Yesterday, Tom Coates posted a piece entitled “Trackback is dead. Are Comments dead too?” His argument is that trackback spam has put an end to an interesting attempt to knit together posts between different blogs, that we should allow time for mourning, but we should also begin looking for alternatives. The Six Apart Pronet list has carried a number of posts from people agreeing with his analysis.
Trackback never really took off outside of techie circles. The lack of support for it in blogger and the lack of education of new bloggers as to its advantages ensured that. For those of us who are interested in the technical aspects of blogging, and in the potential it offers to change the way we have conversations, it was a great starting point, but it never hit the primetime.
I wonder whether the lack of visual integration based on trackbacks may also have held it back. Reading comments on blogs is a linear process that requires little mental adjustment, but since trackback content rarely extends beyond excerpts, truly following a conversation requires a deep adoption of hypertext reading skills that may not have yet reached critical mass.
The enthusiasm with which people greet technorati’s cosmos when they see it, and the number of bloggers who don’t use trackbacks but who display a technorati profile on their site may be evidence that simpler tools encourage participation, but that could equally just be the ego-stroking possibilities that blog rankings allow. Some people have suggested making use of tags to follow conversations, but I fear that the imprecision would not make for a smooth flow, and the namespace could quickly become very cluttered.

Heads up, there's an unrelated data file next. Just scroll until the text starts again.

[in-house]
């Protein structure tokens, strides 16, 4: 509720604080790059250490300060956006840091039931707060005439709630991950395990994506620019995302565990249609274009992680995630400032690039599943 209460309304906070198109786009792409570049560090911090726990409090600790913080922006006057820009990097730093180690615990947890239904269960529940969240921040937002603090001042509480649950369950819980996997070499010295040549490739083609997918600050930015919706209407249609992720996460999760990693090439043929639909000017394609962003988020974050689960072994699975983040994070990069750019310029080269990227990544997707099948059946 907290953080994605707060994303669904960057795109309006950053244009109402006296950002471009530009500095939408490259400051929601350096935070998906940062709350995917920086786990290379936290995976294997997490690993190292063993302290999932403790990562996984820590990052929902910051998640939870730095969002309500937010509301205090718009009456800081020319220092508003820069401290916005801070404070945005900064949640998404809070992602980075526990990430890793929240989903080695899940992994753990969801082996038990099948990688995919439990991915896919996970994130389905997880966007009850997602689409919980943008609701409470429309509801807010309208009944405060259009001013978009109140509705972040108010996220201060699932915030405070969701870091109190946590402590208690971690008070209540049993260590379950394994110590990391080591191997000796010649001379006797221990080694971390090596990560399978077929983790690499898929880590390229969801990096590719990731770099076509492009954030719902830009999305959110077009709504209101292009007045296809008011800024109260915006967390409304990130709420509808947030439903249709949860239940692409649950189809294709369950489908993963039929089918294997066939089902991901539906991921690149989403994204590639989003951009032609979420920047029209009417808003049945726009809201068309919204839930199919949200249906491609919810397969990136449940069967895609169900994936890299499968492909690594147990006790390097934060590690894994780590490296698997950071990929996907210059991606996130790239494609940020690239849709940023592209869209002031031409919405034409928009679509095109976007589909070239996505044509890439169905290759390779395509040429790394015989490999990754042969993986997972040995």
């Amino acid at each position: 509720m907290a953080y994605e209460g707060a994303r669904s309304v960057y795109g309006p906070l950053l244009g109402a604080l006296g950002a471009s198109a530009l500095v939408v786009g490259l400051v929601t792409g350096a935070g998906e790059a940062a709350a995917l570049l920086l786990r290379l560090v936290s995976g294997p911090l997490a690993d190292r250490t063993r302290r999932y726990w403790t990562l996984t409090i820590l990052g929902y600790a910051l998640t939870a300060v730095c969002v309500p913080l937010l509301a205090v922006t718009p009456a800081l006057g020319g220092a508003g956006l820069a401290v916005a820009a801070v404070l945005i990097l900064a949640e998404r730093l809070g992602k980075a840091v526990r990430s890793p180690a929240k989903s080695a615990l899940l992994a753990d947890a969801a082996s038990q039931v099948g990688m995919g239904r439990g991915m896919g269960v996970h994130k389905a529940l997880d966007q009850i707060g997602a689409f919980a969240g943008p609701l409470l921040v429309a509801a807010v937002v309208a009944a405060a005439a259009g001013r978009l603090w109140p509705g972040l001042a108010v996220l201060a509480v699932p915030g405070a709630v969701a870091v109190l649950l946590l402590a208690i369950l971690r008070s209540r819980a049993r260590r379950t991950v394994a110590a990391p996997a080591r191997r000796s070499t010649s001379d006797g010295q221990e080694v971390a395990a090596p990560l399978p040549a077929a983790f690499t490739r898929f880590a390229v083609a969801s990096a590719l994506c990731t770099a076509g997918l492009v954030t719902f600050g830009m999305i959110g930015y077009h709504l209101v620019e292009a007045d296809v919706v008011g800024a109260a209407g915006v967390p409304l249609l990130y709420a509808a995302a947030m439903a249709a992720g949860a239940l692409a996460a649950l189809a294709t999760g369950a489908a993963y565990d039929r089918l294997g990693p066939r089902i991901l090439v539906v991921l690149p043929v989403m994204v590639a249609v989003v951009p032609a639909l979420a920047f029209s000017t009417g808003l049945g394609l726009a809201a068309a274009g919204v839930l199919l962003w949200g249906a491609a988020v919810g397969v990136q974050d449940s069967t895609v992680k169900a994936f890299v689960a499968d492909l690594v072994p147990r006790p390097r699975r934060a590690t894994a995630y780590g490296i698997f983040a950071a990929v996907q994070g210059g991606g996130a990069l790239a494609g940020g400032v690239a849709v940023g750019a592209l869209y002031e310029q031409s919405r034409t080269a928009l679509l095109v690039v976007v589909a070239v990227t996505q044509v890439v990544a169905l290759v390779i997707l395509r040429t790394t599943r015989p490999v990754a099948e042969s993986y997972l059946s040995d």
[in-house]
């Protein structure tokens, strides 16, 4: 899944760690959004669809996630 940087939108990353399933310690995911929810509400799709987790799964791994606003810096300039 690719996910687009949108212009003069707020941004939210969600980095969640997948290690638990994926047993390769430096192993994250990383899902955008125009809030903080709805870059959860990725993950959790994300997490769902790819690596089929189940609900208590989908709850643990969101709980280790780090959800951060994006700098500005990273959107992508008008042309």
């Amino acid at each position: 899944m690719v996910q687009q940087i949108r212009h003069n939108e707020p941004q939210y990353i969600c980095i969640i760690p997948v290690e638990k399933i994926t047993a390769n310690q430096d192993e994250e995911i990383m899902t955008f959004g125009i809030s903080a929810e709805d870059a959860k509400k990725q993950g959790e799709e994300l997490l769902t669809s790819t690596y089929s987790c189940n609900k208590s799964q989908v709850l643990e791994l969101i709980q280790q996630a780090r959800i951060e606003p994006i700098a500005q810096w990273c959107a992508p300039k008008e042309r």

On the technical side, with the Atom Syndication Format approaching stability I wonder whether this may be a good time to consider the possibilities the use of Atom as both Syndication Format and Publishing Protocol offer for a trackback replacement. A couple of years ago, Tim Appnel posted some thoughts on the next generation of trackback and a number of them could be combined with an extended Atom API.
A new form trackback could consist of an atom entry, posted to a given URI, with the recipient following the conventions of the Atom Protocol (and HTTP) to respond. The receiving interface, having access to the full entry, could apply logic to the entry to ensure it wasn’t spam.
The receiving URI could then build up a representation of the conversation as a feed, perhaps with extenstions to represent the flow of the conversation, and tools could display that linearly, threaded, or however seemed most appropriate. Smart clients could spider out from that representation to see if there were other elements that had been missed, aided by the universal uniqueness of entry IDs.
Offering clear ‘conversation views’ it may be easier to evangelise on behalf of this new tool, and by building on top of an existing API the overheads for tool support would be reduced.
What is most clearly missing from this approach is a way to reduce the spam load. More data allows for more sophisticated filtering, but as noted above it increases processing overheads. It may be that the WSSE authentication used within Atom could be used, along with a key included in the entry being commented on, to require the client sending the ‘trackback’ to identify itself, but I suspect this one is going to require further thought.